Let’s not forget about the competition, which is very intense, even within the platform. A restaurant pays to get promoted and still has to make its advertising to stand out. So, the app service is quite an expensive feature to benefit from.
Of course, the tech companies must make for their living, too. To carry on development, to implement improvements, to pay their fees and primary, to have sufficient financial balance to secure its employees with salaries.
Usually, restaurants can negotiate a contract when opting in food delivery app services. For example, suppose a restaurant goes in favour of only one food delivery provider. In that case, it might have exclusive terms with lower commissions. But it does not always work.
What is the solution? Most probably - a compromise - reduction of commissions. The problem has been apparent and before the pandemic outbreak. But agree that the problem is less painful when delivery orders are 15% of a restaurant’s sales (like before the COVID-19), and not 50% or even more (like now).
However, according to the most prominent food delivery companies, this, at first sight, little change would alter the way their business is run. Thus, it is not a solution — a vicious circle instead.
Restaurants barely know their clients
Yet another painful spot is the data about you that, in most cases, does not reach a restaurant. How does it happen? You submit your personal information while installing the app and share it only with the app provider. Unless it shares it with a restaurant for additional costs.
In fact, from the data protection side, it is all secure and the proper way to store your information. However.
This way, a restaurant loses direct contact with its customers, and you, as a customer, do not interact with your food supplier eye to eye. It is not the employees of a restaurant who define your preferences and make suggestions according to your previous picks. It is a robot who communicates with you and traces your order history — simple magic.
For you as a customer, maybe it is not that relevant, but believe us, for restaurants it matters. By knowing the clients and following the changes in their preferences, restaurants can adapt better, improve their customer experience and unlock further growth potential. How?
- Independently create individual customer profiles and improve the experience.
- Analyse the data to figure out what exactly customers want and how restaurants can create new dishes or tweak existing ones.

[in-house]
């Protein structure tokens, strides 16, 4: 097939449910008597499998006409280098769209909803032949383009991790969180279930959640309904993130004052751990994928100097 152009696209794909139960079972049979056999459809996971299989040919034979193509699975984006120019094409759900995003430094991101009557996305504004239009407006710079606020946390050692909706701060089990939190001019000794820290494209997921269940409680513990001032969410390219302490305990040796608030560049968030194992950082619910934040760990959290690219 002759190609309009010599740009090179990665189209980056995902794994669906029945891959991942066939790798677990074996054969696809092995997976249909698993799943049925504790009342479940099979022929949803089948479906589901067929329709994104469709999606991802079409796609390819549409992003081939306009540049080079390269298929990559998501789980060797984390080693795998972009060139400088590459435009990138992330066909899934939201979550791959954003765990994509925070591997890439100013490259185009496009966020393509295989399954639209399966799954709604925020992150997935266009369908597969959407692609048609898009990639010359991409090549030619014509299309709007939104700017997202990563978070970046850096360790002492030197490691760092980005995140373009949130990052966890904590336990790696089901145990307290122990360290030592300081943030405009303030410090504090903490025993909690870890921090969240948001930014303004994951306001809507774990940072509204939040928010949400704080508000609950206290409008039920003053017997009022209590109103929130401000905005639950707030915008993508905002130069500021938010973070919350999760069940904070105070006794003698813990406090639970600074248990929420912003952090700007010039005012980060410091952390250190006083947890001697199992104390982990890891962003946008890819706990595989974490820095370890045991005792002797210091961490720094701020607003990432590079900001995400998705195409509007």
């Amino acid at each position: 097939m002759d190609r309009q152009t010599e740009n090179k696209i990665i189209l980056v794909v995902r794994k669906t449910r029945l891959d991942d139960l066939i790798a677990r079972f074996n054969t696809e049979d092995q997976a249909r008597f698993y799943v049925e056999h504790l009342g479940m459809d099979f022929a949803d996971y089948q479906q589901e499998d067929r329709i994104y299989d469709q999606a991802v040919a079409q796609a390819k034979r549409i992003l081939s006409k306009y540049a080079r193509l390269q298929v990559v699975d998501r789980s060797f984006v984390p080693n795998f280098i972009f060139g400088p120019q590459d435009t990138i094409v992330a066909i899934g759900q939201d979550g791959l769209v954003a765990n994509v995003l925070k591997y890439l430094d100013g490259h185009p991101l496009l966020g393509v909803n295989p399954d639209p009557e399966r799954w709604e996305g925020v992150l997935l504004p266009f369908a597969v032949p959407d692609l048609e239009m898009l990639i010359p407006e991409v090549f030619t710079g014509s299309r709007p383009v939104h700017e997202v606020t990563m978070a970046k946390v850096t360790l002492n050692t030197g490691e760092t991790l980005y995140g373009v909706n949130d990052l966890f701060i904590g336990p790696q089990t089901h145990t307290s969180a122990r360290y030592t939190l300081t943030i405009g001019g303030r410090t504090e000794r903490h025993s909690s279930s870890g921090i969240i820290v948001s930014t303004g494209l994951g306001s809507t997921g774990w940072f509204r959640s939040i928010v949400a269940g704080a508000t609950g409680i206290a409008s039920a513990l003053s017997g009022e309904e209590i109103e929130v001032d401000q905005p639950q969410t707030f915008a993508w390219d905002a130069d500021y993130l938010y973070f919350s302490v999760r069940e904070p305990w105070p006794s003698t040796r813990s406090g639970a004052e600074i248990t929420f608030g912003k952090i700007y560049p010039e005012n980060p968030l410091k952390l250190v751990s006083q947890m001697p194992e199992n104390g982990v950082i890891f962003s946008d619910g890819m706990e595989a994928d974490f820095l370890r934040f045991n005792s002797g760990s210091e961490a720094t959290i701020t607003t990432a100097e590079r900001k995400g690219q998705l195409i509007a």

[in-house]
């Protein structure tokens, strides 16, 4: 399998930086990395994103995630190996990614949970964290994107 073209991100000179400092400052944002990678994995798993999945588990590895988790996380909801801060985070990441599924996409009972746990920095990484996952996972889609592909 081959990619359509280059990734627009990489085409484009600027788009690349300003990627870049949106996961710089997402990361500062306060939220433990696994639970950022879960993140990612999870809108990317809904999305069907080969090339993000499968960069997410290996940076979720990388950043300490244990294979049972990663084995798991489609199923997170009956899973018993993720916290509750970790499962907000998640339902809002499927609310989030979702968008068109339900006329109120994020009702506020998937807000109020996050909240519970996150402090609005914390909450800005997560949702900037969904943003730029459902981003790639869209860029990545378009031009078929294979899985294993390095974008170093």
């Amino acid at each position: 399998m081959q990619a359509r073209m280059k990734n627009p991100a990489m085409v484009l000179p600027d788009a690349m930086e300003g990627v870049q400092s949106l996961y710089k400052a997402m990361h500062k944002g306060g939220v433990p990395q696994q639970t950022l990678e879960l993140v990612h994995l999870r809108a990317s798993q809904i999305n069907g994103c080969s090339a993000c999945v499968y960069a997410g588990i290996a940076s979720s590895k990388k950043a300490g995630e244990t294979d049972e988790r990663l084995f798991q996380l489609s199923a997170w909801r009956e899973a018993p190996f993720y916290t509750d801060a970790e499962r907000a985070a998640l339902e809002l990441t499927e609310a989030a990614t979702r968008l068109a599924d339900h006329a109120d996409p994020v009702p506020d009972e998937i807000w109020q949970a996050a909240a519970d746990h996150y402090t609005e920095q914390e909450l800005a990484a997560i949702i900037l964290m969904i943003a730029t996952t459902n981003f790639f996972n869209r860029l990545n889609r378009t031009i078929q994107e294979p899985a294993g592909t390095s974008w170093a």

- Tailor marketing activities to boost sales.
- Send personalised push notifications from the restaurant’s app.
By storing the data, restaurants can more effectively use their budget and wisely invest in the enhancement of their business. With food delivery apps, restaurants are losing the lion’s share of their clients. Simply because they do not know who they are and what they expect.
Alternatives do exist. Now is the time for changes
There is no situation with no alternative solution. And we are talking not only about lower commissions, but entirely other ways of doing deliveries.
One of the options - to create a restaurant's own e-commerce platform using such tools as GloriaFood, Shopify or Wix and serve the clients directly. These platforms enable restaurants to create their own websites powered with ordering features.
Why is it worth doing?
- Same convenience offered
- Same delivery speed and efficiency
- No commission fees
Once a restaurant runs the website with ordering capabilities, then it has a choice: to build its own fleet for deliveries or integrate an alternative delivery platform such as ZITICITY which charges NO commissions.
ZITICITY integration is super simple in use and requires NO additional development to make it work. A restaurant can easily set it up and introduce a delivery option just in one evening.
Through such delivery platforms, a restaurant pays no commissions, but purchases a particular logistics service at affordable rates and flexible terms.
This way, any business, from a small pizzeria to an exclusive three-meal restaurant for only gourmands, can embark upon efficient deliveries. It is convenient, flexible, and most important, cost-effective.
As you can see, solutions do exist. Everything depends on the restaurant’s approach, and willingness to introduce changes, bravery to have more autonomy. Now it is the most suitable time to embrace the new strategies and concepts. Every single restaurant can provide its customers with a chance to enjoy the meals anywhere anytime and at excellent prices.